At face value, the idea that the Celtics, runners-up in the immediate past season of the National Basketball Association, would entertain the thought of breaking up their core group sounds absurd. Why would they risk disrupting chemistry — a critical but often elusive factor for even the most talented assemblies of stars — simply because of the possibility that the grass is greener on the other side? Have they forgotten about the saying “plus valet in minibus avis unica quam dupla silvis”? The annals of pro hoops are littered with examples of flameouts arising from those who ignore how much a bird in the hand is worth versus the two in the bush.
That said, the temptation of welcoming future Hall of Famer Kevin Durant into the fold seems too much to overcome. Not that the Celtics are wrong to entertain the thought; after all, the 12-time All-Star is a generational talent worth the assets — outside of reigning Eastern Conference Most Valuable Player awardee Jayson Tatum, of course — they will probably have to give up in exchange. He’s that good, period, and far be it for the green and white to immediately balk at the prospect of spreading the welcome mat for him. And it’s not as if he hasn’t already shown he can fit in with talents of proven contenders; two titles with the Warriors prove the malleability of his otherworldly skills.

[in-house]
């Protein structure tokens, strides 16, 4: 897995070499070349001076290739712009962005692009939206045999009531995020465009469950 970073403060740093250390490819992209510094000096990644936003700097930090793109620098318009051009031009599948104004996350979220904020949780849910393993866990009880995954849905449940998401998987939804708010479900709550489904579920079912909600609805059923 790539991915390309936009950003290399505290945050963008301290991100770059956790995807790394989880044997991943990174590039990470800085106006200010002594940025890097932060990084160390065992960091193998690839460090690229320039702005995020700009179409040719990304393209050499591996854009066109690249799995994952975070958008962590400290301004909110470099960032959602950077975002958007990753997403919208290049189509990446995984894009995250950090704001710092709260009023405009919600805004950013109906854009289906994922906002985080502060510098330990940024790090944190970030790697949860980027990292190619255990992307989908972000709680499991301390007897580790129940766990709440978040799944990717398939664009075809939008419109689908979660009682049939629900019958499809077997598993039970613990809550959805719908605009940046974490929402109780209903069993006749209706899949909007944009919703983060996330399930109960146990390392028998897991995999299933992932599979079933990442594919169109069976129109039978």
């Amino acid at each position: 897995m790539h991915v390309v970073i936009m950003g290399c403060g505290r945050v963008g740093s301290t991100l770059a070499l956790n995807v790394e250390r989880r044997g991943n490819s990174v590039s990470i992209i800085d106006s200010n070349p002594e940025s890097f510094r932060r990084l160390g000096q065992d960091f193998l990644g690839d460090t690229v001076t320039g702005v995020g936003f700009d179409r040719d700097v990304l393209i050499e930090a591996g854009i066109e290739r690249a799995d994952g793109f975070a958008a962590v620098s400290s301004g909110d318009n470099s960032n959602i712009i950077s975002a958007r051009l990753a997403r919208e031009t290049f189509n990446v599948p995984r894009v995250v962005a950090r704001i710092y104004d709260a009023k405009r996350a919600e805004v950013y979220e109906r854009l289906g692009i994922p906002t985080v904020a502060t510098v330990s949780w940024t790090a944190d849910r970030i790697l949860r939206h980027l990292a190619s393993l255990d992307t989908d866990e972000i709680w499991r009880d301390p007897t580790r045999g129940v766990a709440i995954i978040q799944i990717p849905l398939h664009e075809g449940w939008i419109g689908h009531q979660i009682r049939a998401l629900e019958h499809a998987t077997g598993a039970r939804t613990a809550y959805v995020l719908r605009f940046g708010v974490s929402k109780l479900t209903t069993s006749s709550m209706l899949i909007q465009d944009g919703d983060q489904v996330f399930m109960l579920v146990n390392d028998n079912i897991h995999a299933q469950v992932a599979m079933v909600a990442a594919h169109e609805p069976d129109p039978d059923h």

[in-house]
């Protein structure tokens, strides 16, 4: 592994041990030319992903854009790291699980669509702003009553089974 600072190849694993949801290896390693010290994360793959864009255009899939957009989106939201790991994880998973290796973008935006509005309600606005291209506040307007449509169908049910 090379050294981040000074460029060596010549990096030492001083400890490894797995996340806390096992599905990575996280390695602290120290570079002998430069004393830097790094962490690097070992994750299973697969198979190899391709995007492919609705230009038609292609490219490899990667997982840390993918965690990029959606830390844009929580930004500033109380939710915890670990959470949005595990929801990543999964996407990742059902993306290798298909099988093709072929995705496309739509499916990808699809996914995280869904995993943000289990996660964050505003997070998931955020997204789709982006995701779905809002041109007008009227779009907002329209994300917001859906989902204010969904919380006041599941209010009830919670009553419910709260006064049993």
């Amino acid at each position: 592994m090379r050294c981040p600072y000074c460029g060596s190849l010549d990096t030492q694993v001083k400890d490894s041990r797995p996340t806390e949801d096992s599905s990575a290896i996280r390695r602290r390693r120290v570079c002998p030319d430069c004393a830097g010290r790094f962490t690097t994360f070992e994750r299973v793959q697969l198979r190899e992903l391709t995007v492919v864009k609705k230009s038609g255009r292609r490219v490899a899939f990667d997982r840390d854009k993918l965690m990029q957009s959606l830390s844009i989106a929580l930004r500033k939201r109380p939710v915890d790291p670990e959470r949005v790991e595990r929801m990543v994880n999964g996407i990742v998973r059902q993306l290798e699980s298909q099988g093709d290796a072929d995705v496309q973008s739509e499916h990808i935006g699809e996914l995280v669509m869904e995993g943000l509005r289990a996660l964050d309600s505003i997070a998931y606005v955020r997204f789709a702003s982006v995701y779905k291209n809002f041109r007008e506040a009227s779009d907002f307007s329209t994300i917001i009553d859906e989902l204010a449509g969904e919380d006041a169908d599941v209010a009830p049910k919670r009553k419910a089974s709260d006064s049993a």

To be sure, talks with the Nets are, at best, at the infancy stages, and not just because Durant’s current employers have seen fit to exact what they deem to be the right pound of flesh as payment. The asking price for him remains astronomical, although it’s one that the Celtics can actually cover should they so desire. What’s under consideration isn’t whether they’re capable of acceding to the demands; it’s whether they should. And they haven’t even assessed yet if his sensitive skin fits New England sensibilities; fans are intensely loyal, but they can likewise be savage in their criticism of the warts of supposed stalwarts.
Bottom line, the Celtics will not pull the trigger on any deal they feel compromises their view of the horizon. Durant’s an old 33, with major surgeries to his name, and they’ll be giving up prominent figures of their youth movement for him. Head of hoops operations Brad Stevens has his work cut out for him. Should he go for it? Or should he keep building on what he already has? The answers figure to shape the Celtics’ future for some time to come.
Anthony L. Cuaycong has been writing Courtside since BusinessWorld introduced a Sports section in 1994. He is a consultant on strategic planning, operations and Human Resources management, corporate communications, and business development.